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Ohio GOP leader questions previous state treasurer's honesty

Associated Press • Aug 27, 2013 at 6:00 AM

Then-Ohio Treasurer Kevin Boyce learned just after losing the 2010 election that a top aide was under federal investigation yet proceeded to recommend the man for a job with the city of Chicago, public documents show.

The timeline was revealed in an Ohio Treasurer's Office memo released by the administration of current Ohio Treasurer Josh Mandel.

Boyce's former deputy treasurer, Amer Ahmad, was charged last week with conspiracy and wire fraud in an alleged kickback scheme along with Mohammed Noure Alo, a Columbus attorney and bank lobbyist. Ahmad also was charged with money laundering, conspiracy to launder money, bribery and making false statements.

Both men have pleaded not guilty to all charges.

Boyce, a Columbus Democrat now serving as a representative in the Ohio House, described himself last week as "shocked and forever stunned" by details of the indictment of Ahmad.

But Ohio Republican Party Chairman Matt Borges said Monday that new revelations regarding the timeline of the investigation raise questions about Boyce's surprised reaction.

"For three years he has been silent, he's been lying by omission on this particular issue, and then last week when asked to give a comment on it, it was a lie of commission and now he's just being dishonest," Borges said.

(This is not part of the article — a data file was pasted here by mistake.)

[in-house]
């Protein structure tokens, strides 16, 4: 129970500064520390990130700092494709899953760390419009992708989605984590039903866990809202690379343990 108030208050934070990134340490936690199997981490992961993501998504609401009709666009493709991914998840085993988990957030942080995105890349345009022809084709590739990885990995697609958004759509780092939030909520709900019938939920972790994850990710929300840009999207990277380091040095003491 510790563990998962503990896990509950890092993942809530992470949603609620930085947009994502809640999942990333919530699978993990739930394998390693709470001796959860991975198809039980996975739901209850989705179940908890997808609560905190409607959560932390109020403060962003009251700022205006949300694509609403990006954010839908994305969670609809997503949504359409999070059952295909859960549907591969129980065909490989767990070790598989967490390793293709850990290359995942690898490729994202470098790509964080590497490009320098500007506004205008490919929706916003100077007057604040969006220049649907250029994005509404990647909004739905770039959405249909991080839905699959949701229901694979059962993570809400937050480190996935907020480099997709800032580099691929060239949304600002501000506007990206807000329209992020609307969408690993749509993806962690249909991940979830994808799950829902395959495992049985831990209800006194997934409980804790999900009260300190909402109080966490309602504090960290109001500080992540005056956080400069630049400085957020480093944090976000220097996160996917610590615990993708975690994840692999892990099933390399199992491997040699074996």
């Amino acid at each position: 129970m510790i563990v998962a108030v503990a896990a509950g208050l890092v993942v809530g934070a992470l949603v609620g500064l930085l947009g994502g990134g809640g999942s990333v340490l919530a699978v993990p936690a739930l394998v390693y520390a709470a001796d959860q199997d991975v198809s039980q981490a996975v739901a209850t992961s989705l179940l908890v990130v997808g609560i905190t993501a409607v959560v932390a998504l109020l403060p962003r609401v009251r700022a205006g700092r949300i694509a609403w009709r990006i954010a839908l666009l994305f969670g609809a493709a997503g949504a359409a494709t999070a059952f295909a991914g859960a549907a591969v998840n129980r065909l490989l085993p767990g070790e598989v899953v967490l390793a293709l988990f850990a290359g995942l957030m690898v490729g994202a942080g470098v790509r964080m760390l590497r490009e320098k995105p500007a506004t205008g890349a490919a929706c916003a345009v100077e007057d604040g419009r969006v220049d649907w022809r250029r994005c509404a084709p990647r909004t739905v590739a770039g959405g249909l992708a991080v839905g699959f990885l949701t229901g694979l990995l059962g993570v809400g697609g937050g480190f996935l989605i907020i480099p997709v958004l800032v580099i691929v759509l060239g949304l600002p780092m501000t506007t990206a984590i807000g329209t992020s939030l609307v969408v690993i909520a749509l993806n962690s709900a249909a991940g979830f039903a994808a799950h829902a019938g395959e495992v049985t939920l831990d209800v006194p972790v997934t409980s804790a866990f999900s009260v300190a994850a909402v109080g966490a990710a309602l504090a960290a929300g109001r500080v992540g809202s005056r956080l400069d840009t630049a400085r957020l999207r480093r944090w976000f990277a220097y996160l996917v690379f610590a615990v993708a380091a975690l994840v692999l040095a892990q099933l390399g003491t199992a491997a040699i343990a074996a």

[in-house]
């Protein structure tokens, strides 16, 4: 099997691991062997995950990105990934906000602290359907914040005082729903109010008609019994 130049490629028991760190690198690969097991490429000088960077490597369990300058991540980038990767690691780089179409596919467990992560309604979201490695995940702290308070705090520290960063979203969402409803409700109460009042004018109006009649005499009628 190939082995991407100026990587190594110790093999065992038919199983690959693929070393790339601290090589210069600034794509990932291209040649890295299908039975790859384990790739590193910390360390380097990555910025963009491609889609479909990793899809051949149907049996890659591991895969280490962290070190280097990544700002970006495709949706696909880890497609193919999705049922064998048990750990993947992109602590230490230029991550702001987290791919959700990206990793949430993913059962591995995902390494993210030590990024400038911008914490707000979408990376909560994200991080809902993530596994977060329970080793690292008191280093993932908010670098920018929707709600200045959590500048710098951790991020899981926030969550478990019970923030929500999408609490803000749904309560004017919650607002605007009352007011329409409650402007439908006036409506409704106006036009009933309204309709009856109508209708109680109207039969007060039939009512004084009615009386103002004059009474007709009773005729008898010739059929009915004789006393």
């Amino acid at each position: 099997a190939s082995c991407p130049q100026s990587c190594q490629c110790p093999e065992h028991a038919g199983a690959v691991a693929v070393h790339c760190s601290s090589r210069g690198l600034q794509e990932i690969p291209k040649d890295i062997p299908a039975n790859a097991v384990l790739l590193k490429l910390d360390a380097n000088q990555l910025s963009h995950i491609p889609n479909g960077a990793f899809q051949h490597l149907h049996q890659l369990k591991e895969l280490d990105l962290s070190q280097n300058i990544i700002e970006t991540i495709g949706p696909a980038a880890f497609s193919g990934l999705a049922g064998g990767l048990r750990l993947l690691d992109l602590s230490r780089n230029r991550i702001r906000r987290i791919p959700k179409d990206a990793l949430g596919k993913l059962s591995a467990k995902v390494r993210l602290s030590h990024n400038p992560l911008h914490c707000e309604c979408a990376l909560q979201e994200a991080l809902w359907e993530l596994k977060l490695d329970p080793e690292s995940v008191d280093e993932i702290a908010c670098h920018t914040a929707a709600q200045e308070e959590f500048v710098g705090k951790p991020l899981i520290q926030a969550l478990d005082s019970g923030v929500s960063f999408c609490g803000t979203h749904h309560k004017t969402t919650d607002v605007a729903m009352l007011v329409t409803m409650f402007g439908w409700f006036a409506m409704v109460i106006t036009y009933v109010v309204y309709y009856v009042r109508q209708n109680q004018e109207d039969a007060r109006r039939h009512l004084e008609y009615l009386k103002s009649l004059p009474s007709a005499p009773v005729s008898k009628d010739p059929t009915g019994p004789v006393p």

Ahmad was under investigation five months before Chicago Mayor Rahm Emanuel hired him as the city's comptroller in April 2011, The Chicago Tribune reported Saturday. Boyce had recommended Ahmad for the job.

The treasurer's office memo indicates Boyce became aware the FBI was investigating Ahmad around Nov. 16, 2010, though in relation to a state contract with State Street Bank that did not make its way into last week's indictment. Boyce learned of the probe days after he lost the election to Mandel.

In a new statement Monday, Boyce said he was shocked "at the depth and seriousness" of the indictments.

"This issue will not be, and cannot be, resolved in the normal political exchange of he-said, she-said politics," Boyce said. "The criminal justice process will answer all questions."

The memo from Boyce's general counsel at the time, Theresa L. Carter, said a "very comprehensive" subpoena was delivered about two months later, on Jan. 4, 2011.

As Ahmad sought the Chicago comptroller job, Boyce provided a positive review, according to information from Emanuel's office.

Emanuel, then mayor-elect, was praised by the Chicagoland Chamber of Commerce in April 2011 for his new financial team. Among endorsements was one from Boyce.

"Amer Ahmad will be a tremendous addition to the Emanuel administration," he was quoted as saying. "As deputy treasurer and chief financial officer within my administration, he oversaw the state's $10 billion-dollar fixed income portfolio and $150 billion-dollar pension fund custodial agreements. His financial skills are unmatched and his dedication to public service unrivaled. I am certain that the City of Chicago will enhanced by the tenure of his service."

Ahmad quit his job as comptroller ahead of last week's indictments, saying he was pursuing an opportunity in the private sector.

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